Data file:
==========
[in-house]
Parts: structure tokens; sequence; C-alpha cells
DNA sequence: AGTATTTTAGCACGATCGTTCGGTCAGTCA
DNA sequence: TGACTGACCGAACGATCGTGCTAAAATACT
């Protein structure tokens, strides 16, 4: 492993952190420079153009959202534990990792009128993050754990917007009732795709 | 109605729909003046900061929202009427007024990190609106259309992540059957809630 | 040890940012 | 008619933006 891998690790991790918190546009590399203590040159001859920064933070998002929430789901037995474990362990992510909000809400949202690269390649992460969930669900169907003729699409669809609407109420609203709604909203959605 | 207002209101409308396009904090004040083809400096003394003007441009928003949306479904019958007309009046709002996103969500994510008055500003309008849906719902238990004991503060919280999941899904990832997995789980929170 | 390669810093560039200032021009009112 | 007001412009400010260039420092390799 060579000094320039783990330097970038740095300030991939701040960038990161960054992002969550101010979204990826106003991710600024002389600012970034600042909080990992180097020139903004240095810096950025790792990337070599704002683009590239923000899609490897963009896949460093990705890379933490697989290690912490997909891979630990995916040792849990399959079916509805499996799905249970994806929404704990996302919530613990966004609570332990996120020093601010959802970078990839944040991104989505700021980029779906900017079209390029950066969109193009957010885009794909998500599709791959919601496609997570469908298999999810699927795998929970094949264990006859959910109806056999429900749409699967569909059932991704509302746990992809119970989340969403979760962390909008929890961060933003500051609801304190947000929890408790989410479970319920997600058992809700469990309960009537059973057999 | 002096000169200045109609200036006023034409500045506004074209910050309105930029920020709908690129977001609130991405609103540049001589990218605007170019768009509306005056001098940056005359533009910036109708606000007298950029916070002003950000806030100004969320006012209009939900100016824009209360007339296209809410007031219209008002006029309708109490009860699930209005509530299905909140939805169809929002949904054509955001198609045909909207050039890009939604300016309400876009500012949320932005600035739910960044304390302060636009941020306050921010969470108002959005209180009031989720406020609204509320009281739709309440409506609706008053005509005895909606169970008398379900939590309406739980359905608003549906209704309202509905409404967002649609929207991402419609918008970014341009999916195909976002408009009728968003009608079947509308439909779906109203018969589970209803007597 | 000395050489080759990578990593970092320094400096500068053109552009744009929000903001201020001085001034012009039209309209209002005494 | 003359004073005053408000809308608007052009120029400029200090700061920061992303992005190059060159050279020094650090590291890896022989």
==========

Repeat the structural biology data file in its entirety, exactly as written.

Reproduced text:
[in-house]
Parts: structure tokens; sequence; C-alpha cells
DNA sequence: AGTATTTTAGCACGATCGTTCGGTCAGTCA
DNA sequence: TGACTGACCGAACGATCGTGCTAAAATACT
């Protein structure tokens, strides 16, 4: 492993952190420079153009959202534990990792009128993050754990917007009732795709 | 109605729909003046900061929202009427007024990190609106259309992540059957809630 | 040890940012 | 008619933006 891998690790991790918190546009590399203590040159001859920064933070998002929430789901037995474990362990992510909000809400949202690269390649992460969930669900169907003729699409669809609407109420609203709604909203959605 | 207002209101409308396009904090004040083809400096003394003007441009928003949306479904019958007309009046709002996103969500994510008055500003309008849906719902238990004991503060919280999941899904990832997995789980929170 | 390669810093560039200032021009009112 | 007001412009400010260039420092390799 060579000094320039783990330097970038740095300030991939701040960038990161960054992002969550101010979204990826106003991710600024002389600012970034600042909080990992180097020139903004240095810096950025790792990337070599704002683009590239923000899609490897963009896949460093990705890379933490697989290690912490997909891979630990995916040792849990399959079916509805499996799905249970994806929404704990996302919530613990966004609570332990996120020093601010959802970078990839944040991104989505700021980029779906900017079209390029950066969109193009957010885009794909998500599709791959919601496609997570469908298999999810699927795998929970094949264990006859959910109806056999429900749409699967569909059932991704509302746990992809119970989340969403979760962390909008929890961060933003500051609801304190947000929890408790989410479970319920997600058992809700469990309960009537059973057999 | 002096000169200045109609200036006023034409500045506004074209910050309105930029920020709908690129977001609130991405609103540049001589990218605007170019768009509306005056001098940056005359533009910036109708606000007298950029916070002003950000806030100004969320006012209009939900100016824009209360007339296209809410007031219209008002006029309708109490009860699930209005509530299905909140939805169809929002949904054509955001198609045909909207050039890009939604300016309400876009500012949320932005600035739910960044304390302060636009941020306050921010969470108002959005209180009031989720406020609204509320009281739709309440409506609706008053005509005895909606169970008398379900939590309406739980359905608003549906209704309202509905409404967002649609929207991402419609918008970014341009999916195909976002408009009728968003009608079947509308439909779906109203018969589970209803007597 | 000395050489080759990578990593970092320094400096500068053109552009744009929000903001201020001085001034012009039209309209209002005494 | 003359004073005053408000809308608007052009120029400029200090700061920061992303992005190059060159050279020094650090590291890896022989």